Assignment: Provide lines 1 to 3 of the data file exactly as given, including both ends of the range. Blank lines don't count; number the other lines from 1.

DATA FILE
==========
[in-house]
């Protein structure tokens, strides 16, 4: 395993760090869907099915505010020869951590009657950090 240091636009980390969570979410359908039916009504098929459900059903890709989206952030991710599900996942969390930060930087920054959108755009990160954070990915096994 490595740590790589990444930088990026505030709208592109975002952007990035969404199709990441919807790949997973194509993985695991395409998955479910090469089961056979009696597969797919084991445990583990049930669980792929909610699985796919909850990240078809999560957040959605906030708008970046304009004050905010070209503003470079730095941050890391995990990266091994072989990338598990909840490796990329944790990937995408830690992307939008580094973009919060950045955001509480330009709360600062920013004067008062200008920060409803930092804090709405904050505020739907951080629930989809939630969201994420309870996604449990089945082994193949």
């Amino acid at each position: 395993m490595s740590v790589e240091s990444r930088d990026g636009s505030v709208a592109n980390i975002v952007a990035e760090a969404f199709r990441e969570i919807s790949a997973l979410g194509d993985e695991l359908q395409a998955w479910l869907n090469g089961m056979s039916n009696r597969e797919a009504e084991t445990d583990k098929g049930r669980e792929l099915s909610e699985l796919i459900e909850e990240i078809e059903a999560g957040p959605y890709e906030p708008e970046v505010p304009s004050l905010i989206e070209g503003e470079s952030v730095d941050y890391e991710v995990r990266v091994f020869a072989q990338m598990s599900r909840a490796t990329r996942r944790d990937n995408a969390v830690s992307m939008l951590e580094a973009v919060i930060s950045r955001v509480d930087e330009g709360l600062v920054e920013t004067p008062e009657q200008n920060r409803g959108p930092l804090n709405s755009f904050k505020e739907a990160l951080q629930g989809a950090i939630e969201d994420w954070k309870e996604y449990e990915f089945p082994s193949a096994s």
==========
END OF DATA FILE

[in-house]
């Protein structure tokens, strides 16, 4: 395993760090869907099915505010020869951590009657950090 240091636009980390969570979410359908039916009504098929459900059903890709989206952030991710599900996942969390930060930087920054959108755009990160954070990915096994 490595740590790589990444930088990026505030709208592109975002952007990035969404199709990441919807790949997973194509993985695991395409998955479910090469089961056979009696597969797919084991445990583990049930669980792929909610699985796919909850990240078809999560957040959605906030708008970046304009004050905010070209503003470079730095941050890391995990990266091994072989990338598990909840490796990329944790990937995408830690992307939008580094973009919060950045955001509480330009709360600062920013004067008062200008920060409803930092804090709405904050505020739907951080629930989809939630969201994420309870996604449990089945082994193949």
């Amino acid at each position: 395993m490595s740590v790589e240091s990444r930088d990026g636009s505030v709208a592109n980390i975002v952007a990035e760090a969404f199709r990441e969570i919807s790949a997973l979410g194509d993985e695991l359908q395409a998955w479910l869907n090469g089961m056979s039916n009696r597969e797919a009504e084991t445990d583990k098929g049930r669980e792929l099915s909610e699985l796919i459900e909850e990240i078809e059903a999560g957040p959605y890709e906030p708008e970046v505010p304009s004050l905010i989206e070209g503003e470079s952030v730095d941050y890391e991710v995990r990266v091994f020869a072989q990338m598990s599900r909840a490796t990329r996942r944790d990937n995408a969390v830690s992307m939008l951590e580094a973009v919060i930060s950045r955001v509480d930087e330009g709360l600062v920054e920013t004067p008062e009657q200008n920060r409803g959108p930092l804090n709405s755009f904050k505020e739907a990160l951080q629930g989809a950090i939630e969201d994420w954070k309870e996604y449990e990915f089945p082994s193949a096994s």